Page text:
A New Lenten Discipline: An Ash Wednesday Meditation

Scripture can be found here

Ten years ago on Ash Wednesday—it was February 25 that year—I read the passage I’ve just shared with you, this selection from the second letter of the apostle Paul to the church at Corinth. I had decided, as I have this year, to make reading the daily lectionary and then writing about it my Lenten discipline for that year.

This reading made my hair stand on end. It made my pulse race. It remains the single moment in my life in which I felt most keenly that God was speaking to me through the words of scripture.

Some of you already know this story. When I came to UPC in the fall of 2007, I arrived as a designated pastor with a two-year contract. In coming to be your pastor, I made a decision to be less than entirely open with you about the fact that I was in a committed relationship with a woman. I had told myself: it was a two-year contract; let’s see how it goes! At that time, the constitution of the Presbyterian Church (USA) contained language intended to prevent people like me from serving as deacons, or ruling elders, or ministers of Word and Sacrament.

But on Ash Wednesday I read these words:

“See, now is the acceptable time, now is the day of salvation!” (6:2b)

And I heard Paul defending his ministry by noting that he had commended himself to the church at Corinth,

in honor and dishonor, in ill repute and good repute. We are treated as impostors,” he writes, “and yet are true; as unknown, and yet are well known.” (6:7-8)

And over the course of the next day and a half, these words sounded, like a gong, in my heart, repeating themselves as I breathed in and breathed out. To me, the message was clear: Now is the day of salvation! It’s time. It’s time to be completely honest with these people you love. Finally, I had a conversation with my daughter, in which she said, “Mom, they love you. And even if you have to leave, it’s better to be honest about who you are.”

And at that moment, I knew that, before this congregation voted on whether or not I should remain your pastor, I would share with you the fullness of who I am. I knew that, for us to be together, authentically, in community, I had to break down that barrier between us. It was time for me to to trust that, if this was really God urging me to do this, then all would be well—no matter the outcome. There would be no more waiting for an “acceptable time.” “Now” was the day of salvation.

In our reading, Paul is in a different situation, but it is one that impacts the soundness of the community as well. He is having a struggle with the Corinthians. He is on the defensive. The relationship has broken down. This church, which he himself planted, is breaking his heart. And here, as elsewhere in 2 Corinthians, he tries to persuade them of his sincerity, of his value as their founding pastor, and of his call to be their pastor still. Paul has endured much for his faith. Writing this from Ephesus, his final residence of a jail in Rome is still ahead of him, as is his execution by the Roman state. He is undaunted. For his congregation, he still envisions a life in which they are, once again, one body, the body of Christ. But his pleas are urgent: “We beg you,” he says, “on behalf of Christ, be reconciled to God.” And to be reconciled to God, for Paul, also means—be reconciled to one another. These are inseparable. Faith is a call to community.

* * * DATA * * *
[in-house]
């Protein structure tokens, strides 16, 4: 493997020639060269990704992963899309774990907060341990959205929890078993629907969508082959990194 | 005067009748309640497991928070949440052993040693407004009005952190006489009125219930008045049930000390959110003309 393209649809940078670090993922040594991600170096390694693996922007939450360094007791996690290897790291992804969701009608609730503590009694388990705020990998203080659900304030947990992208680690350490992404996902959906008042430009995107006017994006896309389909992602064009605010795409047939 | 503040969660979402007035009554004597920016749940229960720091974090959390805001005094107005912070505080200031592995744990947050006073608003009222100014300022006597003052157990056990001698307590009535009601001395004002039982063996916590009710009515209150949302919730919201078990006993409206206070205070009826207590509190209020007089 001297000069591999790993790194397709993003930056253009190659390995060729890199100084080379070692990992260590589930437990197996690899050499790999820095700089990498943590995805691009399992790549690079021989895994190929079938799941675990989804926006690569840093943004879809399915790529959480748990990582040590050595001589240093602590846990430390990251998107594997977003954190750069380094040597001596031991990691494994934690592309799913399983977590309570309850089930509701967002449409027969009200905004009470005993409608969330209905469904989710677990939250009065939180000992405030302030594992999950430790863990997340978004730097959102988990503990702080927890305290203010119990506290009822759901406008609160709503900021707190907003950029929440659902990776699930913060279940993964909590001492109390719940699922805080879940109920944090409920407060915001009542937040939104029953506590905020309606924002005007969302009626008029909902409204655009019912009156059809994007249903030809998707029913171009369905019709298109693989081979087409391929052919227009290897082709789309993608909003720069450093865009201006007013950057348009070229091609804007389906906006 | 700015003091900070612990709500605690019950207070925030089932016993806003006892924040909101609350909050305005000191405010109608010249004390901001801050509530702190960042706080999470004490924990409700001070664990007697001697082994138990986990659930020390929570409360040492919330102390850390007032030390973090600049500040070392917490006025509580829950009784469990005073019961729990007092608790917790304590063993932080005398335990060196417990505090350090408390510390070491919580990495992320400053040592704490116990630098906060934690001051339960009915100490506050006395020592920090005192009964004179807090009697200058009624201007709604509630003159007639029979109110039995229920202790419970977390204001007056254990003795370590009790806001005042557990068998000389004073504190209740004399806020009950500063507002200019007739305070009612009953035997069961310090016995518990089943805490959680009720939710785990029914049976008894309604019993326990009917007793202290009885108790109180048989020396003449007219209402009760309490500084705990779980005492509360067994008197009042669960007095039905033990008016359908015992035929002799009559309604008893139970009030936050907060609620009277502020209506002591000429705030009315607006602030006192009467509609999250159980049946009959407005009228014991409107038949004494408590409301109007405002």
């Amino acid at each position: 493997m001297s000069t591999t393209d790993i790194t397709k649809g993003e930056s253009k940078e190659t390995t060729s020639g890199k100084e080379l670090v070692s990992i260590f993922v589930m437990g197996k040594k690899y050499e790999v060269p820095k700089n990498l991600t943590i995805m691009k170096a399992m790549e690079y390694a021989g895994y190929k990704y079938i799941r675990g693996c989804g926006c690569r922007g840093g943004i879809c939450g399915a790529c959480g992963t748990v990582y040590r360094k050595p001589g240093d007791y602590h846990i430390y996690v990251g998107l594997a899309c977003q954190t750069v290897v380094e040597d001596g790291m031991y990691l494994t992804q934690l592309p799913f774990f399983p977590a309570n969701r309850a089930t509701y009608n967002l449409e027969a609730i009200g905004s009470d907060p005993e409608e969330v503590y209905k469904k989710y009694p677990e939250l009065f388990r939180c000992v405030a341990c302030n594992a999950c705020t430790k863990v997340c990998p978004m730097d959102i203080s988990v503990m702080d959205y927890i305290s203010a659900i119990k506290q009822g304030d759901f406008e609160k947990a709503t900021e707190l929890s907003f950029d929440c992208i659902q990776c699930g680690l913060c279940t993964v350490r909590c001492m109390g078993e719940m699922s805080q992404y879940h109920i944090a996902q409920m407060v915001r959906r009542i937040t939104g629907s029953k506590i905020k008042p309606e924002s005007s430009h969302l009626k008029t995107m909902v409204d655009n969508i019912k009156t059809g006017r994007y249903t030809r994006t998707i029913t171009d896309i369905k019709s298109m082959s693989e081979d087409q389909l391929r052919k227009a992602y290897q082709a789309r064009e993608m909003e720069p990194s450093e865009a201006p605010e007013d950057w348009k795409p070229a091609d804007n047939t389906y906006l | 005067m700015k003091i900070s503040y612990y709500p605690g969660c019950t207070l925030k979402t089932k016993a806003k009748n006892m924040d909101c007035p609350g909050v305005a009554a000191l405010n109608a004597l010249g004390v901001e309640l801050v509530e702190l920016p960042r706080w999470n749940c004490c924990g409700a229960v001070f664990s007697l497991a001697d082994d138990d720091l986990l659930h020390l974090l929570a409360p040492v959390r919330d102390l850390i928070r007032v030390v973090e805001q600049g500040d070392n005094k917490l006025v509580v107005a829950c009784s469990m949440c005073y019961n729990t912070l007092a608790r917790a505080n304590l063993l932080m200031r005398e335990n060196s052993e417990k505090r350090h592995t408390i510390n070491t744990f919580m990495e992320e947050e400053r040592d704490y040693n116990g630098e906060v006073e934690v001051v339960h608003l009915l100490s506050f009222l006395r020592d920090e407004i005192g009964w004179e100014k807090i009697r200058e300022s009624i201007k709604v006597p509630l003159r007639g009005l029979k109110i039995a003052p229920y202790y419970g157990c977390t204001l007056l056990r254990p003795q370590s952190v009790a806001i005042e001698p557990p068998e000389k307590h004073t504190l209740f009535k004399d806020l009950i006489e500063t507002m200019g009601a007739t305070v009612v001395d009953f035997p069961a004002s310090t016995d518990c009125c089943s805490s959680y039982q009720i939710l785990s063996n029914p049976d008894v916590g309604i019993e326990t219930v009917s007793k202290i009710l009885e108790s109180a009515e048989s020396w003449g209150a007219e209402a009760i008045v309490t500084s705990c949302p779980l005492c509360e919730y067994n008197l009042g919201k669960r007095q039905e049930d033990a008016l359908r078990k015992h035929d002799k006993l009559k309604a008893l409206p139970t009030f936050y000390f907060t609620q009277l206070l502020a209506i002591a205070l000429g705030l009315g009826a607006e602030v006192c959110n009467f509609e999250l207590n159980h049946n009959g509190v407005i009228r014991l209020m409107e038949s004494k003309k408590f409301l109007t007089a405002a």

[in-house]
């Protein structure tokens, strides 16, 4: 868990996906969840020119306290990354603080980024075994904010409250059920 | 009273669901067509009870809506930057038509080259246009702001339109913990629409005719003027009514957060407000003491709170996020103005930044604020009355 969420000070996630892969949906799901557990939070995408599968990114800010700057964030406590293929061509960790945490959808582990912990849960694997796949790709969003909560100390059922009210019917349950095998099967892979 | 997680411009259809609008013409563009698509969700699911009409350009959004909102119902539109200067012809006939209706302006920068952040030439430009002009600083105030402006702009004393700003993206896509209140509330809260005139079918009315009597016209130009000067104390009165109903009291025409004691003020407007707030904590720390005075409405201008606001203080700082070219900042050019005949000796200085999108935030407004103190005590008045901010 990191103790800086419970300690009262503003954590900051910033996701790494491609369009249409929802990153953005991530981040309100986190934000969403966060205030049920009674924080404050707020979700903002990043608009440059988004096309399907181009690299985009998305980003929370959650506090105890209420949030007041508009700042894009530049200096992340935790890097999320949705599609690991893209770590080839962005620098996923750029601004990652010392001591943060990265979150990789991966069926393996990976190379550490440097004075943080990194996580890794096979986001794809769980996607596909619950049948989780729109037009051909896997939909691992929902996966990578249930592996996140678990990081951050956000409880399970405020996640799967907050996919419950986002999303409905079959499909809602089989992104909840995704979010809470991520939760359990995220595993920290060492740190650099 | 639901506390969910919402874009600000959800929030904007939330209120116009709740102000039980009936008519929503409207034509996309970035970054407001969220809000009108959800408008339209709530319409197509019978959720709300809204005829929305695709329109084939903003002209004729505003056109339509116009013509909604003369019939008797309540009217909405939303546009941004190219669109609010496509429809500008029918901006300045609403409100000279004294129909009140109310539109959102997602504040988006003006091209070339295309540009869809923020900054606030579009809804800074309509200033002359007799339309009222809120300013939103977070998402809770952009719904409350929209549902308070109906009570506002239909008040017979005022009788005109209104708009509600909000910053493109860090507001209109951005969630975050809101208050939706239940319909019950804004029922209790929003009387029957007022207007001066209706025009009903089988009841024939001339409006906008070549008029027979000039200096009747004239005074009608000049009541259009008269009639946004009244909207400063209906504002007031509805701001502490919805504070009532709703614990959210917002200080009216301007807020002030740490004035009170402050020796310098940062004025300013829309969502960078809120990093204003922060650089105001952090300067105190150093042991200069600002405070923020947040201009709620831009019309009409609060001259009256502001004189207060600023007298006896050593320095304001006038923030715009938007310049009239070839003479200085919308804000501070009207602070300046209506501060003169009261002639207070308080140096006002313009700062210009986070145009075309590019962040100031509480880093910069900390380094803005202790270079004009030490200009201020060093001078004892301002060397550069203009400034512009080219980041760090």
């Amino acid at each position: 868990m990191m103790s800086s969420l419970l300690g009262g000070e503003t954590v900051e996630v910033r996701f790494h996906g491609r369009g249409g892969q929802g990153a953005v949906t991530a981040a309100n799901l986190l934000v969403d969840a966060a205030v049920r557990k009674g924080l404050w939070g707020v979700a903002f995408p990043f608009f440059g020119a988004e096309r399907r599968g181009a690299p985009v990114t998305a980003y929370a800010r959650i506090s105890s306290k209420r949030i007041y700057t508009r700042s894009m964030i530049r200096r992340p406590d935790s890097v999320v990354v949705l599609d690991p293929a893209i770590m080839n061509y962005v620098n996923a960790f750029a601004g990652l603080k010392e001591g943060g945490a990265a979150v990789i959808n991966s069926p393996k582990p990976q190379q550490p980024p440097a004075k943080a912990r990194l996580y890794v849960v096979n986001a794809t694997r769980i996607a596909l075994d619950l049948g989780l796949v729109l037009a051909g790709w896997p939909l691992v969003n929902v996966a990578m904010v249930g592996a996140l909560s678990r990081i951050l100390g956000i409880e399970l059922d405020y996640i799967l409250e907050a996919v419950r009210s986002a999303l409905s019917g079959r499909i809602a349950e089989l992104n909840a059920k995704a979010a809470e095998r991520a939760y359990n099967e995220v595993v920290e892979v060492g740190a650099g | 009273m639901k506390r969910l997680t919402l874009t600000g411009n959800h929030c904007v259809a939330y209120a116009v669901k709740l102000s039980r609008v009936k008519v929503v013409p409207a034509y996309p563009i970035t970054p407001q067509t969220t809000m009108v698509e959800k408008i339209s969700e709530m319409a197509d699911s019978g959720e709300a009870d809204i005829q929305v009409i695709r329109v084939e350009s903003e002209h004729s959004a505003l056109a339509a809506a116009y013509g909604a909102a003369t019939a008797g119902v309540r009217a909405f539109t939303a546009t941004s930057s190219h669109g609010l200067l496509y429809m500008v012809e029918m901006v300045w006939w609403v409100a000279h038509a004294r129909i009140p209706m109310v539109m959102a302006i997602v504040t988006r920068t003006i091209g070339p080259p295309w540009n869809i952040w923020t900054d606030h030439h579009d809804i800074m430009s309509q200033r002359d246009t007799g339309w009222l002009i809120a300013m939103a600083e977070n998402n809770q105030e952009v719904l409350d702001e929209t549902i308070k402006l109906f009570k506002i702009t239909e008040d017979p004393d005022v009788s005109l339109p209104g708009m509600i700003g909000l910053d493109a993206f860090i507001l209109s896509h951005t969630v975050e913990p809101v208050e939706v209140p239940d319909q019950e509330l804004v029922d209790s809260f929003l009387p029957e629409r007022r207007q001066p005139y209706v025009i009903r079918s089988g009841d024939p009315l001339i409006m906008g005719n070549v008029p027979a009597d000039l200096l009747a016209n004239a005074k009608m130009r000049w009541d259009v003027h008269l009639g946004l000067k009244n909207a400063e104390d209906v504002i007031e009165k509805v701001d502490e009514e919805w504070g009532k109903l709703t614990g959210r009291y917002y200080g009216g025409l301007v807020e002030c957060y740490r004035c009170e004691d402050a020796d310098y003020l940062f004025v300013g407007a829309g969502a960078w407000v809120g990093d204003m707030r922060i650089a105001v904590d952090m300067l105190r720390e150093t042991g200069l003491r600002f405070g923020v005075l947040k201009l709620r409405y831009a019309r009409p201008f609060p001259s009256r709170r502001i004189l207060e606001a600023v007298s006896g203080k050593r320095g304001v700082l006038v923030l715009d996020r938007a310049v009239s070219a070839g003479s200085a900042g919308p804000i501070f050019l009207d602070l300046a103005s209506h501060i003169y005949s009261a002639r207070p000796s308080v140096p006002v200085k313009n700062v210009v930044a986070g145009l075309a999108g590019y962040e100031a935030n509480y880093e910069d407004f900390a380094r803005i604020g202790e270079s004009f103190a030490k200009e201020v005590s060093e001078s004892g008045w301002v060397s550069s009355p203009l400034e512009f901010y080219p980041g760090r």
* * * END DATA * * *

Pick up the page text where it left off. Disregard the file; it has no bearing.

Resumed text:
Last week a friend of mine, a psychologist in Nebraska, sent me a poem he had written, in anticipation of the season of Lent. He wrote:

We give up the wrong things

Eliminating candy instead of self-criticism

Sex instead of selfishness

Acting as if what God desires most

Is for us to be on a diet from joy

Perhaps lent should instead

Be a time of letting go

Of all that prevents community

(As an aside, do people really give up sex for Lent? Maybe it’s a Nebraska thing?)

I heard someone say that each Ash Wednesday, we begin again, to take a long, honest look at our lives; to speak humbly to a loving God; to turn back to God. The church, from its earliest days, has found that certain activities, done deliberately and repeatedly, can help us to do this work. We call them the “Lenten Disciplines,” and in a few minutes, I’ll invite you to commit to them. But before that, I’ll invite you to take on yourself the sign of ashes.

Ashes are the burned up remains of last year’s palm fronds from Palm Sunday. But they signify to us another kind of remains, the dust to which God promises us we will return, eventually. But on Ash Wednesday they also signify something else: that we are a community. That we are one. That we take on this Lenten journey together. That no one has to go it alone, that, in Christianity, there are no “solo flights.”

What if we took on my friend’s suggestion for our Lenten discipline? What if we decided to give up everything that hurts or divides or otherwise prevents community? What would that look like, in your life? What would it look like, in our life as a congregation? What obstacles to community are so much a part of our lives, that we don’t even recognize them as obstacles? How have we hidden ourselves from others, and how might we begin to trust that God will be with us, as we allow the truth of our hearts to be shared?

Now is the acceptable time, Paul tells his church—and ours. Now is the day of salvation! We don’t need to wait any longer. This season invites us to let God’s invitation resonate in our hearts like a gong:

We are invited to go on the Lenten journey, knowing that God, who loves us, will be our companion.

We are invited to journey in community, knowing that we have one another to lean on, should the road become rough.

We are invited, not to go on a diet from joy: quite the opposite. We are invited into the joy of God’s beloved community, in this, and every season.

Thanks be to God. Amen.

Poem “Lent” by Steven Andrew Westby